March 27, 2001
12:00 AM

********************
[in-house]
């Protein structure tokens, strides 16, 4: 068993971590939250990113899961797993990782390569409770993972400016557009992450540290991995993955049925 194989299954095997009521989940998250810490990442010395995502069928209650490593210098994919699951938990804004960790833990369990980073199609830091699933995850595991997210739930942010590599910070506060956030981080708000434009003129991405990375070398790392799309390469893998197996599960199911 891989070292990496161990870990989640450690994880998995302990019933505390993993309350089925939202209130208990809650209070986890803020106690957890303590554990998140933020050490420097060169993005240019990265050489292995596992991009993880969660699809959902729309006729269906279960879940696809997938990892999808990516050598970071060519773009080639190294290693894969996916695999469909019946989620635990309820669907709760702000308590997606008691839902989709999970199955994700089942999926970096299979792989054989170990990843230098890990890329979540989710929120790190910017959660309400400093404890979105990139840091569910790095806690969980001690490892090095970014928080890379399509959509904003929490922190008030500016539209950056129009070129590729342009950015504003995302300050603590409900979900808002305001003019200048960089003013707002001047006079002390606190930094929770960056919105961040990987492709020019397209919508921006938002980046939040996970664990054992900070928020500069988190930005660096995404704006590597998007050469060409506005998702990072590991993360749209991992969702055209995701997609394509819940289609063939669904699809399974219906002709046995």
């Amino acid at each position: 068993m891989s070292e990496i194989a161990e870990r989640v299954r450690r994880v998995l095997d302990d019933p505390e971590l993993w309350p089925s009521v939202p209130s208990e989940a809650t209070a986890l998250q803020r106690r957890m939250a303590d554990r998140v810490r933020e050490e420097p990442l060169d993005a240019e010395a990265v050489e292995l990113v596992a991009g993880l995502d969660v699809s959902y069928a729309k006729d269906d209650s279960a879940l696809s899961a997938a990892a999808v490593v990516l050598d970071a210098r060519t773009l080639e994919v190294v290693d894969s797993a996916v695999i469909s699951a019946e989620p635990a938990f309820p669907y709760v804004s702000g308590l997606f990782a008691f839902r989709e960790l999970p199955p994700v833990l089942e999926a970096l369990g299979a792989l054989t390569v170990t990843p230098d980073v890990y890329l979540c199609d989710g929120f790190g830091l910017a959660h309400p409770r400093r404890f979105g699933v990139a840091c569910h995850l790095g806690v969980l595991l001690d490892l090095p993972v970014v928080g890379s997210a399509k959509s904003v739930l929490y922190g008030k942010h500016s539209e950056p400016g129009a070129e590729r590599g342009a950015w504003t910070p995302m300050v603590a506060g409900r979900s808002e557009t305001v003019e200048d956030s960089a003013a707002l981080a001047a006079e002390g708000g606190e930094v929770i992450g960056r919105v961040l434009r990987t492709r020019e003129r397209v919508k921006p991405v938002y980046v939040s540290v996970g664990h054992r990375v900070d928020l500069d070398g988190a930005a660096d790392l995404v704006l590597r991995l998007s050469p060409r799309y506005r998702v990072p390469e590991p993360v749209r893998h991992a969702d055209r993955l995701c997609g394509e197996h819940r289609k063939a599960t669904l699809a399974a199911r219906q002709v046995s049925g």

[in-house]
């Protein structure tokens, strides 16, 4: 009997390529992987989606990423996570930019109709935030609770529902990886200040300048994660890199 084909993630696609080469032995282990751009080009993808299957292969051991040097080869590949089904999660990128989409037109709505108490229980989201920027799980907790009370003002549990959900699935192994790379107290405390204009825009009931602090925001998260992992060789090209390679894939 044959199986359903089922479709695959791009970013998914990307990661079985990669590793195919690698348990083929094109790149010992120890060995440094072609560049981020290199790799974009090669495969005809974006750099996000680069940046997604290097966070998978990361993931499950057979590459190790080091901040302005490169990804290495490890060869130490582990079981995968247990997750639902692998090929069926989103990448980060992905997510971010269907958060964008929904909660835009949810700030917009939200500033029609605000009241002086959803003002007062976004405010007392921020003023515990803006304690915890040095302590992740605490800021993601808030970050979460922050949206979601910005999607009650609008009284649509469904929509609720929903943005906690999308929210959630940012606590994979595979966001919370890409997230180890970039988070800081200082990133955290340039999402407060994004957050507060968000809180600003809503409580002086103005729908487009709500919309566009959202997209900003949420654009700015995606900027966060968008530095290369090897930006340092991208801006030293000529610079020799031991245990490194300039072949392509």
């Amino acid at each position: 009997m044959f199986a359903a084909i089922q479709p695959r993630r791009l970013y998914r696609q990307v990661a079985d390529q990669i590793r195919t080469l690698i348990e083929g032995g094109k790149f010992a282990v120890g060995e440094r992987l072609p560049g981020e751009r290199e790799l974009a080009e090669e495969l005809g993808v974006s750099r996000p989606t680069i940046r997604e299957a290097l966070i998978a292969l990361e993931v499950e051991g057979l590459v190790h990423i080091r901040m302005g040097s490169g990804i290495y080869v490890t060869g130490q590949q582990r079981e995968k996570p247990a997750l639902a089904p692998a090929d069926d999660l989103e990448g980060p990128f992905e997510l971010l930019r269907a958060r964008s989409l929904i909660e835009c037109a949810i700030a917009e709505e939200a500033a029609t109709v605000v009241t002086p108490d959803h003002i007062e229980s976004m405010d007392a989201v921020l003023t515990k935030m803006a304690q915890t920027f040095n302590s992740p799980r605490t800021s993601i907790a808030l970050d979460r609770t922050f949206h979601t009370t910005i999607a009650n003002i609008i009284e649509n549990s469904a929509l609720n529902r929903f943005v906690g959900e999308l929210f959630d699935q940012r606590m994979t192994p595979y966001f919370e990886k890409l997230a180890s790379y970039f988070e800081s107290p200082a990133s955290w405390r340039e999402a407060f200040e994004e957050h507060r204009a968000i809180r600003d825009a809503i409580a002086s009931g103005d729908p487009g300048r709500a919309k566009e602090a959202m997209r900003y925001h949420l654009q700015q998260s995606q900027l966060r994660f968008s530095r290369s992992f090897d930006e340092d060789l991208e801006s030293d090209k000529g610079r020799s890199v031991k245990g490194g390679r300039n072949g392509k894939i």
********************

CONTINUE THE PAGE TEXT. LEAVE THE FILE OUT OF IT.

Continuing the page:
WASHINGTON, D.C.– Senator Frank Murkowski (R-AK), Chairman of the Senate Committee on Energy and Natural Resources, today sent a letter to Energy Secretary Abraham asking for a complete inventory of energy sources available to meet shortages in the western United States and the steps necessary to ensure the maximum amount of power is flowing into the grid. Murkowski released the following statement this evening after the letter was sent: “Much attention has been focused on the present California energy problems. Unfortunately, the early warning signs were ignored far too long by California’s government and the Clinton administration. As a result, the problems have grown from bad to worse to the crisis California finds itself in. “Since day one, the Bush administration has been committed to helping California solve these problems and ensure affordable, reliable power is again available. Secretary Abraham and the Federal Energy Regulatory Commission have taken several steps in the right direction. “While permanent solutions will require the construction of new generation and transmission infrastructure, in the short term we can take steps to get every last watt into California. We need to know what’s available, what isn’t, and why. I have asked the Secretary of Energy to provide me with a complete inventory of all available electricity production that can power the region. “This energy almanac of the west will let us know the exact condition and capacity of power plants, opportunities to increase output, and regulations or barriers that may stand in the way. We need to know what plants have exceeded their permitting capacity and where other plants are in their re-permitting process. I have also asked for a review of constraints on our ability to move that power within the west and into California. “When this survey pinpoints specific areas where regulations are in the way and relief is request, we will work with all interested parties to help assure power reaches customers. “My request reaches beyond just bricks and mortar. It is a review of the economics of the California situation. A lot of power isn’t flowing into the state out of fear that bills will not be paid. “While there is no one definitive solution to the California crisis, a permanent fix will require the investment of time and resources to ensure that supply meets growing demand. In the near term, this almanac is an effort to show us where the opportunities exist to provide some relief.” ###